May 3, 2018 / 6:09 PM / 5 months ago

Discovery of malaria parasite survival genes offers new targets

LONDON (Reuters) - Scientists have identified the core genes that are essential for the deadliest malaria parasite to survive, revealing new targets for drugs or vaccines to fight the potentially deadly disease they cause in people.

Anopheles minimus mosquitoes are pictured at a lab in the Public Health Ministry in Bangkok, Thailand, November 9, 2017. REUTERS/Athit Perawongmetha/Files

Using new genomic techniques to analyse the parasite’s genes, researchers from Britain’s Wellcome Sanger Institute and the University of South Florida (USF) were able to determine which ones are indispensable.

Latest World Health Organization (WHO) data show that 216 million people were infected last year with the malaria parasite, which is transmitted by blood-sucking Anopheles mosquitoes. Nearly half a million people - most of them babies and children in Africa - died from the disease in 2016.

One type of the malaria parasite, known as Plasmodium falciparum, or P. Falciparum, causes half of all malaria cases and around 90 percent of the deaths.

The Sanger and USF researchers, whose work was published in the journal Science on Thursday, analysed almost every one of this parasite’s 5,400 genes.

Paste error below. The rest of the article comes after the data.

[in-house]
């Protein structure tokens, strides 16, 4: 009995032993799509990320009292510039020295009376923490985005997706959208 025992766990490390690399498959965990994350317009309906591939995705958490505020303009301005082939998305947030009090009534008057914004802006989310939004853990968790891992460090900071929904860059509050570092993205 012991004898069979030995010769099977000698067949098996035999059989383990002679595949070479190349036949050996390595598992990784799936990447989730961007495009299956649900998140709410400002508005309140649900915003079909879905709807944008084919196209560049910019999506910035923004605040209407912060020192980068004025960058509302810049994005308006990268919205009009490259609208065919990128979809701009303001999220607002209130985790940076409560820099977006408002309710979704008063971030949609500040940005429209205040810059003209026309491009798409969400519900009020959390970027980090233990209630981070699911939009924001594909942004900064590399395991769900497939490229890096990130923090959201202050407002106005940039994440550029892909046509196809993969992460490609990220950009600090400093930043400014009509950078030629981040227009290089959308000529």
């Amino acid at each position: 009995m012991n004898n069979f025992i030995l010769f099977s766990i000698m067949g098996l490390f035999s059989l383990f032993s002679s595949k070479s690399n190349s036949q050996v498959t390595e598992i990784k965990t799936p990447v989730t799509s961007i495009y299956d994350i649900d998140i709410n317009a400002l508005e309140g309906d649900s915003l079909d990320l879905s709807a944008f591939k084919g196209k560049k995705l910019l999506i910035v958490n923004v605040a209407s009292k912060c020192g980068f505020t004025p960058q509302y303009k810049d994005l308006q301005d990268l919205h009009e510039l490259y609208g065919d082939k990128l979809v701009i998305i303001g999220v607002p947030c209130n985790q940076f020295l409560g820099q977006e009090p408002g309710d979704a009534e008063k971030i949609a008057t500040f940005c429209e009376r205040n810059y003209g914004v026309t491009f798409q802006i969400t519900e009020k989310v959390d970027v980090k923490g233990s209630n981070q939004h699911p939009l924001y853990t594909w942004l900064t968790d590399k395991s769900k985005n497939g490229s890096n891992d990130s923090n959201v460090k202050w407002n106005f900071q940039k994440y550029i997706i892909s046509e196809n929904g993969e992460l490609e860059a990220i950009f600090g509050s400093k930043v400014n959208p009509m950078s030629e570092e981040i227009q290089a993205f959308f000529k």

They used a specialised technique called piggyBac-transposon insertional mutagenesis to inactivate genes at random, and then developed new DNA sequencing technology to identify which genes were affected. Their results showed that around half the parasite’s genes - more than 2,600 - were essential for it to grow in red blood cells.

“Using our genetic analysis tools, we (were) able to determine the relative importance of each gene for parasite survival,” said John Adams, a specialist in global health and infectious disease research at USF.

Malaria is a treatable disease if it is caught early, but current antimalarial drugs are failing in many areas due to increasing drug resistance.

“We need new drug targets against malaria now more than ever,” said Julian Rayner, a Sanger expert who co-led the research. “This gives a list of 2,680 essential genes that researchers can prioritise as promising possible drug targets.”

A worker sprays insecticide for mosquitos at a village in Bangkok, Thailand, December 12, 2017. REUTERS/Athit Perawongmetha/Files

Editing by David Stamp

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